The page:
HAYWARD, Calif., Sept. 12 /PRNewswire/ -- Acologix, Inc., a privately held biopharmaceutical company, today announced the results of two preclinical studies demonstrating that AC-100, its therapeutic product candidate derived from an endogenous human protein produced by bone and dental cells, promotes cartilage regeneration in large animal models. The data will be presented by Dr. Catherine A. Middleton-Hardie on September 13, 2008 at the 30th ASBMR (American Society for Bone and Mineral Research) Annual Meeting in Montreal, Canada.
The effects of AC-100 on cartilage regeneration were evaluated in goats with standardized medial femoral condylar (knee cartilage) defects. In one study, deep defects in knee cartilage and underlying bone were treated with a collagen sponge containing AC-100 or placebo followed by three weekly intra-articular injections of the test articles into the operated knee joint. Cartilage regeneration was evaluated after three and six months. In another study, a more superficial knee cartilage defect that did not reach the bone was treated with four weekly intra-articular injections of AC-100 or placebo. In half of the goats in each group, microfracture surgery, used clinically to promote healing, was performed. Cartilage was evaluated after 6 weeks to investigate early regeneration.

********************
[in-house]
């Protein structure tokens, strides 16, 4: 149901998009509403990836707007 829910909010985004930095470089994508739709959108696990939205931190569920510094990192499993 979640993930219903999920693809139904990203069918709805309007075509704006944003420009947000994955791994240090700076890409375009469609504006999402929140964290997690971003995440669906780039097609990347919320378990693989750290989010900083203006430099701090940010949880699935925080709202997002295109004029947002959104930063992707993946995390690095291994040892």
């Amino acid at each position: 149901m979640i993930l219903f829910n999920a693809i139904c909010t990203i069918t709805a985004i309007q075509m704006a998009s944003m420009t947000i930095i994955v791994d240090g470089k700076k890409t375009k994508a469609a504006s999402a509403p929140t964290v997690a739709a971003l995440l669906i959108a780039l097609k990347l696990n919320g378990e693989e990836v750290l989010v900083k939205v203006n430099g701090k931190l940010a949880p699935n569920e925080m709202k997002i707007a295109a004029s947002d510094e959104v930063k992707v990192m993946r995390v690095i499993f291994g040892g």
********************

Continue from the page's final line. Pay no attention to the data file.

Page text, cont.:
In both studies, AC-100 dose dependently promoted cartilage repair compared to placebo. AC-100 treatment increased cartilage regeneration both with and without microfracture. AC-100 demonstrated a favorable safety profile in the study, with no inflammatory response.
These results suggest that repair of both severe and non-severe knee cartilage defects may be improved with intra-articular AC-100, with or without concomitant microfracture procedures.
"Results thus far for cartilage regeneration in experimental injury
models, as well as the excellent safety profile of AC-100, provide strong
support for initiating clinical development o
|SOURCE Acologix, Inc.|
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